Sunday, February 12, 2012

How We Do Word Study {at home & at school}

Sometimes things are just ironic.

I've been working with my first grade son on word study patterns that compliment his weekly focus in class.

For example, last week they did long i using "magic e" so I created some games for him to expose him to all of the ways to make the long i sound.

He's loving it and I'm loving that he's sorting and reading the patterns.

I also love that the games work for my 3rd graders as well.

I'm planning to add them to my store after I've had a chance to play them at home and at school a bunch and make sure they are perfect.

The irony comes from the fact that I have randomly been receiving a notable number of emails asking me about word study and what I do/use.

In the spirit of efficiency (which I realize could be translated into laziness so I apologize), I am reposting two of my posts about word study in my classroom.

MY WORD STUDY GAMES:

A little bit of "categories"...a little bit of "scattergories."

We did both today.

It was really pure coincidence, but I like when things flow like that.

We're studying data and graphing in math. Ultimately the kiddos will need to sort data into categories, pose a question, and create a visual to represent their findings.

I know, right?

It's a lot for their little 8 year old brains to grasp. Ultimately it clicks, but I always find the "forming categories" to be the most challenging part. We had a breakthrough moment today when I related the concept to sections of the grocery store (produce, canned goods, meats, freezer). Wish I thought of that one sooner.

This afternoon I debuted Scattergories as our Word Study Activity.

So. Much. Fun!
I'm really focusing on Word Study as opposed to just "spelling" this year and have been designing some games and activities to go with it. I wanted to come up with some materials that could be used week after week by simply changing out the word patterns. My hope was that they would become familiar with the directions which would make the activities more efficient and beneficial to them.

Scattergories was a huge hit...with them and me. We worked with the CVCe pattern (better known as "Magic E"). The students were give a pattern (i.e. "-ate" or "-ice) and had several minutes to brainstorm as many words as they could think of that included the pattern.

The goal was to include words that nobody else had listed.

After the time period ended, I manned the chart paper and began taking words from volunteers.

A child would say a word.

I would write it on the chart and ask, "Does anyone else have that word on their list?".

If other students had also written the word down on the chart paper they would give the silent "me too" signal in response.

If the word is on more than one students' paper then they would draw a line through it. If a child was the only one to think of the word he would circle it and I added a star on the chart next to the word.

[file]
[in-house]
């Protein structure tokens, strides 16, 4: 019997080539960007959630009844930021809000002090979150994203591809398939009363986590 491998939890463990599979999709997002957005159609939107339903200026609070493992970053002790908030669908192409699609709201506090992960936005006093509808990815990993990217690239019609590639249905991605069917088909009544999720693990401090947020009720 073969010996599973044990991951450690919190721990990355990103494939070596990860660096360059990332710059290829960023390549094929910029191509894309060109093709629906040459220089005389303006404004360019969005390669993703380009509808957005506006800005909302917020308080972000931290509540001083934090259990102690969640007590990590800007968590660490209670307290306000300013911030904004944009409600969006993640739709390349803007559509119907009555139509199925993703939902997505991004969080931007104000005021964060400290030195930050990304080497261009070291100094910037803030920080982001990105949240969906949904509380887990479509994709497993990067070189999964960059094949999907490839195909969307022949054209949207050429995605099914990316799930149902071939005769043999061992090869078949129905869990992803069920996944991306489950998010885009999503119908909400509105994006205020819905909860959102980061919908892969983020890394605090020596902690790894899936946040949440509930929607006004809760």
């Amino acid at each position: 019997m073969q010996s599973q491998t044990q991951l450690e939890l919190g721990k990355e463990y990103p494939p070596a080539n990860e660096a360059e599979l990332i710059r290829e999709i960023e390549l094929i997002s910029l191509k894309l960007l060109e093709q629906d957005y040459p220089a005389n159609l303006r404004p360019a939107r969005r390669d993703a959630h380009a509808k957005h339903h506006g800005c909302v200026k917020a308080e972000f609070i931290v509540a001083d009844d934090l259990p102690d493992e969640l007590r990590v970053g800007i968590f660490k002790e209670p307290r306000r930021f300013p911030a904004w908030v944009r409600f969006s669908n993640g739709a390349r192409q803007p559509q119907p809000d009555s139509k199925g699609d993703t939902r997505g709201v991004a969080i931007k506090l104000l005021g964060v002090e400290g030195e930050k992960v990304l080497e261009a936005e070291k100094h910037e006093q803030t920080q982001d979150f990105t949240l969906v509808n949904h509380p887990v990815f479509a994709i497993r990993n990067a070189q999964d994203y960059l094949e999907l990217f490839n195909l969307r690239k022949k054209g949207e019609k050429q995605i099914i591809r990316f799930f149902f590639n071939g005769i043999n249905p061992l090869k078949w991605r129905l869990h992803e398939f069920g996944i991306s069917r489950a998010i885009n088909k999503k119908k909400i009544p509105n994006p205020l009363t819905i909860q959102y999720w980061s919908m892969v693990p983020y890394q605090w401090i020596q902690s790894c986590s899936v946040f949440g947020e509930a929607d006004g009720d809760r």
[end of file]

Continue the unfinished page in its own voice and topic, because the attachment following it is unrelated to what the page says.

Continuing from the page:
I was impressed with the words they came up with and we had a great time building our lists.

Here's a peek at some of the other games and activities in my Word Study Centers kit. On Friday I am going to break out the Follow the Yellow Brick Word Study Road game. If only I had ruby red slippers for it's unveiling.



AND MY SPELLING CENTERS:


We have a list of spelling words that accompany our reading curriculum (Treasures). I use that as a guide, but differentiate my lists to meet the needs of my learners. This meant I needed to create activities that were open-ended in the sense that the students could be doing the same activity, but with their own personal word lists.

I use these with spelling lists, word study lists, vocabulary, and content area words.
I also use them as homework pages. And they are great to leave when you have a sub. Oh, and if you are a Daily 5er then these rock for Word Work.

I finally organized them all into one packet. The packet includes:
  • TEN CENTER SIGNS - These are optional to use, but are great for letting the kids know what to do. Each sign prints as a 8.5 x 11 ince page and can be displayed in acrylic frames or just placed at the center.
  • MATCHING ACTIVITY PAGES-There are activity pages to go with each of the center signs, but can be used on their own as well as each has directions stated on them.
  • ADDITIONAL ACTIVITY PAGES-There are also 6 blacklined reproducible pages with additional activities.
  • HANDS-ON IDEA LIST-Includes a list of 10 hands-on activities that you can implement in your classroom or supply to the parents to use as homework.

The following photos show images of each page in the packet. Please note that these are sample pictures so each image has 4 pages included on it. The actual packet is 30 pages long and each will print as an 8.5 x 11 page.









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1 comment:

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    Kristin

    ReplyDelete

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